THERE ARE NO ELEPHANTS IN MEXICO
Fraktura, 2014, 176 pages
• four stories available in English
Pilić certainly is portrayed as a witty writer, and he actually is one, but that humour of his, which is often dark, doesn’t stem from some banalities but rather from deeply contemplated and often tragic life situations. Pilić is a master of dark but not depressing stories, and he is aware that reality should not be transcribed but that it should be condensed to its best parts which should then be underlined with original, literary solutions. Add to it excellent dialogues, a fast narrative pace and skilful editing of various plot branches (especially in longer prose, such as in the excellent story Mojo) and this new book by Pilić is then best described by one of its own sentences: Improvisation, relaxation, realization – just like playing hoops. Everything is very casual, but behind all of it there is still a clear, albeit not too loud of a concept. All in all – a truly excellent book!Jagna Pogačnik | Jutarnji list
There Are No Elephants in Mexico is a collection of short stories with beguiling dialogues and brilliantly weird characters that once again confirms Zoran Pilić is one of Croatia’s wittiest authors. Without a doubt, these stories will make us laugh but they’ll also subtly lead us to the other, dark side which can’t be seen from Earth and where we rarely dare to set our foot on.
From up there, from the Moon, one cannot see Mexico.
To be more precise, one cannot see the elephants there (even if there were any), nor can one see old people babbling with their angels in abandoned Croatian villages, nor the couples who love each other peculiarly in Zagreb apartments, nor teenagers who jump over war torn borders leaving behind themselves a sparkling trail of legendary NBA stars. Luckily, everything one cannot see from the Moon is exactly what the narrator preys upon.
The net which the narrator Zoran Pilić spreads across the world catches what is big and small in our lives, and in it there’ll be war and peace, love and fear, blonde Slovenian poetesses and lonely monsters from old Slavic legends and, just for us, it will be pulled out into the surface, with its entire plentiful catch, by Pilić’s protagonists – heroes and anti-heroes of the oddest shapes and sizes.
The End of Summer is a story about a boy who early on in his life experiences a traumatic event when his favourite animal, a pig named Lucky, gets slaughtered. As the years go by, the boy tries to compensate what he lacks in height with fanatical training sessions which distort him into an over muscular dwarf. Secretly, he adores Emilia, the girl next door, and when she falls in love with his best friend, the boy goes on a revenge rampage-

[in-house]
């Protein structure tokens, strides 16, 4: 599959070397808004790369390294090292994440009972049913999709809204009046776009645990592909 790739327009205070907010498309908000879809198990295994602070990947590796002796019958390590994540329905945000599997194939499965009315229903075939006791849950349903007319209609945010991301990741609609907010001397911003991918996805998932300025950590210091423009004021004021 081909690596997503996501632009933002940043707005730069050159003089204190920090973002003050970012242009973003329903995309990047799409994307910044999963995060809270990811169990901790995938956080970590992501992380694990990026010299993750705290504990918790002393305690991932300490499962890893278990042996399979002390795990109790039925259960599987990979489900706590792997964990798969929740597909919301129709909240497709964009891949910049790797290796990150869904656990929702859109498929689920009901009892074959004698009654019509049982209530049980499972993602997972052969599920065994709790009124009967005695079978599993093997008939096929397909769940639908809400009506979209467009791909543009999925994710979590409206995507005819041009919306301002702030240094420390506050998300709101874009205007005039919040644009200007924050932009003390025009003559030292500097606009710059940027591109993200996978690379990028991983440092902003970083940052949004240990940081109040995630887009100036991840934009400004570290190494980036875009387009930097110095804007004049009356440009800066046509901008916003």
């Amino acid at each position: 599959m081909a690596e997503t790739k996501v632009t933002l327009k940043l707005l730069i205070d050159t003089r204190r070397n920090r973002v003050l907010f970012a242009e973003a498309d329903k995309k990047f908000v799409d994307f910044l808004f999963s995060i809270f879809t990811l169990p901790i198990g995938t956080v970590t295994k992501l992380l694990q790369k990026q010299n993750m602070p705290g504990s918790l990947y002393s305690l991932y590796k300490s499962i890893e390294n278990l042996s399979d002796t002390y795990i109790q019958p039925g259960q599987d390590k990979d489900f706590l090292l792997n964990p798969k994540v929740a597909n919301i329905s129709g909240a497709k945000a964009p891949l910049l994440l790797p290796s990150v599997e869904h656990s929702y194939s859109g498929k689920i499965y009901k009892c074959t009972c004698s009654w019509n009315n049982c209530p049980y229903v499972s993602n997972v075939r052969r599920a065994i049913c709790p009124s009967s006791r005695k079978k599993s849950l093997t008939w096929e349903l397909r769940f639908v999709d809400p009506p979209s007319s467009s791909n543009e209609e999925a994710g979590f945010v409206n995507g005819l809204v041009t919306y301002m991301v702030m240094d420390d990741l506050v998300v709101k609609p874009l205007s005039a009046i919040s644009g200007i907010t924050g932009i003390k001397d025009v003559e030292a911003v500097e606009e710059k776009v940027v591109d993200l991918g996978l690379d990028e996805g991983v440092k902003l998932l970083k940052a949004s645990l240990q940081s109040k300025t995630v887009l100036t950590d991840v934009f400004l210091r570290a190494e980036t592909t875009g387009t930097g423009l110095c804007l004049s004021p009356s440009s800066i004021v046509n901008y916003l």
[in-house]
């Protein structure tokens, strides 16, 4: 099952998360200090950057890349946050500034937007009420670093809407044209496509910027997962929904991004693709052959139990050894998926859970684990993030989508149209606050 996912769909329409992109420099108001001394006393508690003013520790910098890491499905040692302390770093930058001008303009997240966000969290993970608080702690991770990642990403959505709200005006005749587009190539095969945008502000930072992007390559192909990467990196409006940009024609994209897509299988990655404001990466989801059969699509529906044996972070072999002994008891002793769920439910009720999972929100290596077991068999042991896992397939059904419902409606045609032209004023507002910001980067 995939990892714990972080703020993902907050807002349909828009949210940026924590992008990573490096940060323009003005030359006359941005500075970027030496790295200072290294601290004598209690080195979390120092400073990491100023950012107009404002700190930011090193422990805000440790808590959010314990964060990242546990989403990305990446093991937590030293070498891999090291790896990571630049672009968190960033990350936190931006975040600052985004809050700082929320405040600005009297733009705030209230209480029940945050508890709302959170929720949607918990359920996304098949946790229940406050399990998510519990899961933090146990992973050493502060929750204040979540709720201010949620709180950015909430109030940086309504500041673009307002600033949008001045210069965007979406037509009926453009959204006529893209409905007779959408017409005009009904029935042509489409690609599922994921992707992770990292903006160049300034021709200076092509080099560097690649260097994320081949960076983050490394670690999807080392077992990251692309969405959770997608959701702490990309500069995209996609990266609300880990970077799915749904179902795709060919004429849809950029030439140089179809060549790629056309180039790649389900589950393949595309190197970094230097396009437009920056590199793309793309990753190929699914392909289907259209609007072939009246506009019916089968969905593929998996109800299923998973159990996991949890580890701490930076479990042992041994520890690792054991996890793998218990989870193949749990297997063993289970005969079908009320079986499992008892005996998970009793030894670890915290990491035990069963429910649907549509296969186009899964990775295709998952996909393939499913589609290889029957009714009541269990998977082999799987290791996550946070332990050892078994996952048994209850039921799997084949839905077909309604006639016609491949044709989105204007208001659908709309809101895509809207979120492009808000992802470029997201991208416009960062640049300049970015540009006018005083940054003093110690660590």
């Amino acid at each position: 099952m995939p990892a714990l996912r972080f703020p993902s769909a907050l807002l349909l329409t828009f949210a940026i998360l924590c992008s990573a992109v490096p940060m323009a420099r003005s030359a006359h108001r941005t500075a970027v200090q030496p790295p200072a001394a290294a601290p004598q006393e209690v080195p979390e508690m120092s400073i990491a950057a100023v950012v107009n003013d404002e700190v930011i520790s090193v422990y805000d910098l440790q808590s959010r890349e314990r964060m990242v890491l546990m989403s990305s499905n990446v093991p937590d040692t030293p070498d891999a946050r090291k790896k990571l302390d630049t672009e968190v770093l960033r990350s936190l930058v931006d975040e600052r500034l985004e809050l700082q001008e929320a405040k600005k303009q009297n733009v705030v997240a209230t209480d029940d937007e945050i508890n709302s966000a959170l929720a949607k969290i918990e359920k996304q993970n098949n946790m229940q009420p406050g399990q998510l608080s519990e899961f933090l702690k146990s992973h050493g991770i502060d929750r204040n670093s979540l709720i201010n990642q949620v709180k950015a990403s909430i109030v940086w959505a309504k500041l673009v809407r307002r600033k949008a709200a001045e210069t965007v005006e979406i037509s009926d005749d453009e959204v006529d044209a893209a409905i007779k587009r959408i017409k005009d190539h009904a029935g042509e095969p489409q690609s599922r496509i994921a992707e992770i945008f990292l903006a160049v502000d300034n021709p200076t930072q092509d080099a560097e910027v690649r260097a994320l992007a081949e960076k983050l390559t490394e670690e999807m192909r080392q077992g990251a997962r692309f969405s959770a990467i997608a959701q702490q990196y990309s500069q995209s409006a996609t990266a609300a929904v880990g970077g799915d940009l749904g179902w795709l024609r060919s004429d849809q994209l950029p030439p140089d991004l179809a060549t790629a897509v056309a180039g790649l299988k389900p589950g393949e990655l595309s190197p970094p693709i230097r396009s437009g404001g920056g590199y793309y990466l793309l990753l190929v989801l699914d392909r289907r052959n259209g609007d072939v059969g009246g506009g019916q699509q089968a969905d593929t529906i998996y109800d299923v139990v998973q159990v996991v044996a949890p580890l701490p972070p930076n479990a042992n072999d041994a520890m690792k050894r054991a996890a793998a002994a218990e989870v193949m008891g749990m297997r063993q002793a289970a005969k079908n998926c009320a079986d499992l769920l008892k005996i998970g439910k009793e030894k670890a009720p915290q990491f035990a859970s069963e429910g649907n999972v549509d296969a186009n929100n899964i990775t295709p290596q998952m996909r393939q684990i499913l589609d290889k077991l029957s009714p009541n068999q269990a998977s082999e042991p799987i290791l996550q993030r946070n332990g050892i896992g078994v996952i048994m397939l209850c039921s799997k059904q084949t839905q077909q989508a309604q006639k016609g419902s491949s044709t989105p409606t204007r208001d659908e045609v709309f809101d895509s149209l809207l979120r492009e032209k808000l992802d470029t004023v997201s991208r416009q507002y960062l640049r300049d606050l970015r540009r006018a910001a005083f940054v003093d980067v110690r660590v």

In the story The Wolfgoat we follow five writers on a field trip that will turn into a nightmare. A not so famous Croatian writer who dislikes the outdoors reluctantly accepts an invitation from his colleague Tanja to go on a field trip along with her, the Israeli writer Etgar Keret and two other foreign writers. Their goal is to visit Blaž Perković, a Croatian writer who has been living on Velebit mountain. On the way to his cabin, the Slovenian poetess Maruša gets kidnapped by the terrifying Wolfgoat – a lonely monster from ancient legends that now lives in the real world. Though they rather wouldn’t, the feeling of responsibility pushes our writers in search for their unfortunate colleague.
No Harm from Them is a story dedicated to the last generation of immigrants from ex-Yugoslavian countries. A refugee from Bosnia and a former soldier lost everything he could and so he abandons his shattered country and goes to Germany. Upon arriving in the Promised Land he recalls the memory of his father who, approximately thirty years ago, also came to Germany on temporary labour and stayed there until his death. Since then the world has changed but the history of the people from the Balkans repeats itself from generation to generation.